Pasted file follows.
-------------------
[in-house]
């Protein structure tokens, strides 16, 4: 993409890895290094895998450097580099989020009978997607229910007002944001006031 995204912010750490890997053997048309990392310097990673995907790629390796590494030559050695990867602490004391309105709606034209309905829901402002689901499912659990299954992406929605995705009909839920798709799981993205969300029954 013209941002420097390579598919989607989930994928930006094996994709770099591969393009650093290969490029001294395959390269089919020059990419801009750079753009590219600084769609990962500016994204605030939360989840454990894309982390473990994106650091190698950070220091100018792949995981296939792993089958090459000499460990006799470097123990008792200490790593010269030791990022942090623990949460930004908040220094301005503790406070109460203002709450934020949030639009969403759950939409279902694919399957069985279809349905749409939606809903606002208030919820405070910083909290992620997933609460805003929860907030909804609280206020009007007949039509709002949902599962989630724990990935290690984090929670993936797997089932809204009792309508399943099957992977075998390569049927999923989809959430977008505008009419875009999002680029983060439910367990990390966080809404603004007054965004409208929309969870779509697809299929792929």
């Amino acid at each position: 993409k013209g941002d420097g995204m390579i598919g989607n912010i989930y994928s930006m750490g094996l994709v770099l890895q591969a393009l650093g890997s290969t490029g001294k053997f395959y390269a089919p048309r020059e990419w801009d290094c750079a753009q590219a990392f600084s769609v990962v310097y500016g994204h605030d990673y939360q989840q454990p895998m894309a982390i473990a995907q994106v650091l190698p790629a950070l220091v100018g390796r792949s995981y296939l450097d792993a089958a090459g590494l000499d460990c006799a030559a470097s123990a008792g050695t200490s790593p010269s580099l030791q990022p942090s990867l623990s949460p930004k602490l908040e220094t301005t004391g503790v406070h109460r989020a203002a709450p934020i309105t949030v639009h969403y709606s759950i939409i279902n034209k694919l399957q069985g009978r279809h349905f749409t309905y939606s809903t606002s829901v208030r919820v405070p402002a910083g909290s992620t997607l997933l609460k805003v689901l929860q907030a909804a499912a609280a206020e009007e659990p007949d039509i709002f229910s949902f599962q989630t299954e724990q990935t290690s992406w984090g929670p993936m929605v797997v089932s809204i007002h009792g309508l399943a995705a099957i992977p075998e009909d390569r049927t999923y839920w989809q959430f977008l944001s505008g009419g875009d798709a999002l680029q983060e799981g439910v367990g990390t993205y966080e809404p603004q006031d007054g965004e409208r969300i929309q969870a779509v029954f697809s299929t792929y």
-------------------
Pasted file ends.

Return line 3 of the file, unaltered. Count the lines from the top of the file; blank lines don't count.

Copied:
């Amino acid at each position: 993409k013209g941002d420097g995204m390579i598919g989607n912010i989930y994928s930006m750490g094996l994709v770099l890895q591969a393009l650093g890997s290969t490029g001294k053997f395959y390269a089919p048309r020059e990419w801009d290094c750079a753009q590219a990392f600084s769609v990962v310097y500016g994204h605030d990673y939360q989840q454990p895998m894309a982390i473990a995907q994106v650091l190698p790629a950070l220091v100018g390796r792949s995981y296939l450097d792993a089958a090459g590494l000499d460990c006799a030559a470097s123990a008792g050695t200490s790593p010269s580099l030791q990022p942090s990867l623990s949460p930004k602490l908040e220094t301005t004391g503790v406070h109460r989020a203002a709450p934020i309105t949030v639009h969403y709606s759950i939409i279902n034209k694919l399957q069985g009978r279809h349905f749409t309905y939606s809903t606002s829901v208030r919820v405070p402002a910083g909290s992620t997607l997933l609460k805003v689901l929860q907030a909804a499912a609280a206020e009007e659990p007949d039509i709002f229910s949902f599962q989630t299954e724990q990935t290690s992406w984090g929670p993936m929605v797997v089932s809204i007002h009792g309508l399943a995705a099957i992977p075998e009909d390569r049927t999923y839920w989809q959430f977008l944001s505008g009419g875009d798709a999002l680029q983060e799981g439910v367990g990390t993205y966080e809404p603004q006031d007054g965004e409208r969300i929309q969870a779509v029954f697809s299929t792929y």